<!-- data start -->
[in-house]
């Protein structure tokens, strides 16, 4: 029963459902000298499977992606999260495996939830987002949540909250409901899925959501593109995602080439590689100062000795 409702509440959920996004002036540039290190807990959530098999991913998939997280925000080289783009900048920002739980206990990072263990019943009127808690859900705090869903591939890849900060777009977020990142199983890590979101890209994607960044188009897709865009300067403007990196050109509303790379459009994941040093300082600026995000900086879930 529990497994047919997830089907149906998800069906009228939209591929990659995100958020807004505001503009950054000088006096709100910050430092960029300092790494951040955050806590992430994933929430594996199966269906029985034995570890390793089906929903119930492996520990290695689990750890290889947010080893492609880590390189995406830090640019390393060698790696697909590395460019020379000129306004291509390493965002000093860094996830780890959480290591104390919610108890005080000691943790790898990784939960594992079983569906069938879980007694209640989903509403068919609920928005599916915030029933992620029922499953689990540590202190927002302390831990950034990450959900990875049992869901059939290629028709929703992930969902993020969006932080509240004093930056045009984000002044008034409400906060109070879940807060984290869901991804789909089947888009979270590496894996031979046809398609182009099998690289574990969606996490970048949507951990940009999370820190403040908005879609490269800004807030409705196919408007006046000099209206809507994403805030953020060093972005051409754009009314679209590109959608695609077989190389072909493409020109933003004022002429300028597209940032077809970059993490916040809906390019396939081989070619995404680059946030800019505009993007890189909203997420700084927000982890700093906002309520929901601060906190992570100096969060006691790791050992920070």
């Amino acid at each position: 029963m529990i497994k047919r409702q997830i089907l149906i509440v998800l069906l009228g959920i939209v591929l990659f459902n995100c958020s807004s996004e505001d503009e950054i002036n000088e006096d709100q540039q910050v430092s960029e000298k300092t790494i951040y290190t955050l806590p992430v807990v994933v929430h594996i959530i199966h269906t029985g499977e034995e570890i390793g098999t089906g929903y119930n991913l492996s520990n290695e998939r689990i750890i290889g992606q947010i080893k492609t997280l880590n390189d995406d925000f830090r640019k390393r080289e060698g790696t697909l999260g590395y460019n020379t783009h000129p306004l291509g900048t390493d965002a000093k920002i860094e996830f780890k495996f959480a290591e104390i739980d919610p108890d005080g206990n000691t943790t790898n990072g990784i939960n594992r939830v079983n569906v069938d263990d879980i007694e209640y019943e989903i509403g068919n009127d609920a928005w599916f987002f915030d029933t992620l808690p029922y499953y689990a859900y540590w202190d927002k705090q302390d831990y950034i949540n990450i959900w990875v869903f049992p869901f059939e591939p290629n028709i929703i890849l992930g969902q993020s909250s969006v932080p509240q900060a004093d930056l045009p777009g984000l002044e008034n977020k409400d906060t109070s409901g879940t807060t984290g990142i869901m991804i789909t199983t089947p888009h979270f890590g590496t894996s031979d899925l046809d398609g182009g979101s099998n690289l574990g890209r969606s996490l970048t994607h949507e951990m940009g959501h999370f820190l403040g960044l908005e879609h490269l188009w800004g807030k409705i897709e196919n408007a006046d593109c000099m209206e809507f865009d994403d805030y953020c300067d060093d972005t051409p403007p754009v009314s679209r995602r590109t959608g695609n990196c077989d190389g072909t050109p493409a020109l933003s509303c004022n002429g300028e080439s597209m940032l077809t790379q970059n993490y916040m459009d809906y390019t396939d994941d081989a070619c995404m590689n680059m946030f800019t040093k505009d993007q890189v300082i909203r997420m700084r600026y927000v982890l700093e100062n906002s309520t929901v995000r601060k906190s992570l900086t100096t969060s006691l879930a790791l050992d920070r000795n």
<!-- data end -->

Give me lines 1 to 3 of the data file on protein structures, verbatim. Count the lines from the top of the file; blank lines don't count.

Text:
[in-house]
């Protein structure tokens, strides 16, 4: 029963459902000298499977992606999260495996939830987002949540909250409901899925959501593109995602080439590689100062000795 409702509440959920996004002036540039290190807990959530098999991913998939997280925000080289783009900048920002739980206990990072263990019943009127808690859900705090869903591939890849900060777009977020990142199983890590979101890209994607960044188009897709865009300067403007990196050109509303790379459009994941040093300082600026995000900086879930 529990497994047919997830089907149906998800069906009228939209591929990659995100958020807004505001503009950054000088006096709100910050430092960029300092790494951040955050806590992430994933929430594996199966269906029985034995570890390793089906929903119930492996520990290695689990750890290889947010080893492609880590390189995406830090640019390393060698790696697909590395460019020379000129306004291509390493965002000093860094996830780890959480290591104390919610108890005080000691943790790898990784939960594992079983569906069938879980007694209640989903509403068919609920928005599916915030029933992620029922499953689990540590202190927002302390831990950034990450959900990875049992869901059939290629028709929703992930969902993020969006932080509240004093930056045009984000002044008034409400906060109070879940807060984290869901991804789909089947888009979270590496894996031979046809398609182009099998690289574990969606996490970048949507951990940009999370820190403040908005879609490269800004807030409705196919408007006046000099209206809507994403805030953020060093972005051409754009009314679209590109959608695609077989190389072909493409020109933003004022002429300028597209940032077809970059993490916040809906390019396939081989070619995404680059946030800019505009993007890189909203997420700084927000982890700093906002309520929901601060906190992570100096969060006691790791050992920070």
């Amino acid at each position: 029963m529990i497994k047919r409702q997830i089907l149906i509440v998800l069906l009228g959920i939209v591929l990659f459902n995100c958020s807004s996004e505001d503009e950054i002036n000088e006096d709100q540039q910050v430092s960029e000298k300092t790494i951040y290190t955050l806590p992430v807990v994933v929430h594996i959530i199966h269906t029985g499977e034995e570890i390793g098999t089906g929903y119930n991913l492996s520990n290695e998939r689990i750890i290889g992606q947010i080893k492609t997280l880590n390189d995406d925000f830090r640019k390393r080289e060698g790696t697909l999260g590395y460019n020379t783009h000129p306004l291509g900048t390493d965002a000093k920002i860094e996830f780890k495996f959480a290591e104390i739980d919610p108890d005080g206990n000691t943790t790898n990072g990784i939960n594992r939830v079983n569906v069938d263990d879980i007694e209640y019943e989903i509403g068919n009127d609920a928005w599916f987002f915030d029933t992620l808690p029922y499953y689990a859900y540590w202190d927002k705090q302390d831990y950034i949540n990450i959900w990875v869903f049992p869901f059939e591939p290629n028709i929703i890849l992930g969902q993020s909250s969006v932080p509240q900060a004093d930056l045009p777009g984000l002044e008034n977020k409400d906060t109070s409901g879940t807060t984290g990142i869901m991804i789909t199983t089947p888009h979270f890590g590496t894996s031979d899925l046809d398609g182009g979101s099998n690289l574990g890209r969606s996490l970048t994607h949507e951990m940009g959501h999370f820190l403040g960044l908005e879609h490269l188009w800004g807030k409705i897709e196919n408007a006046d593109c000099m209206e809507f865009d994403d805030y953020c300067d060093d972005t051409p403007p754009v009314s679209r995602r590109t959608g695609n990196c077989d190389g072909t050109p493409a020109l933003s509303c004022n002429g300028e080439s597209m940032l077809t790379q970059n993490y916040m459009d809906y390019t396939d994941d081989a070619c995404m590689n680059m946030f800019t040093k505009d993007q890189v300082i909203r997420m700084r600026y927000v982890l700093e100062n906002s309520t929901v995000r601060k906190s992570l900086t100096t969060s006691l879930a790791l050992d920070r000795n």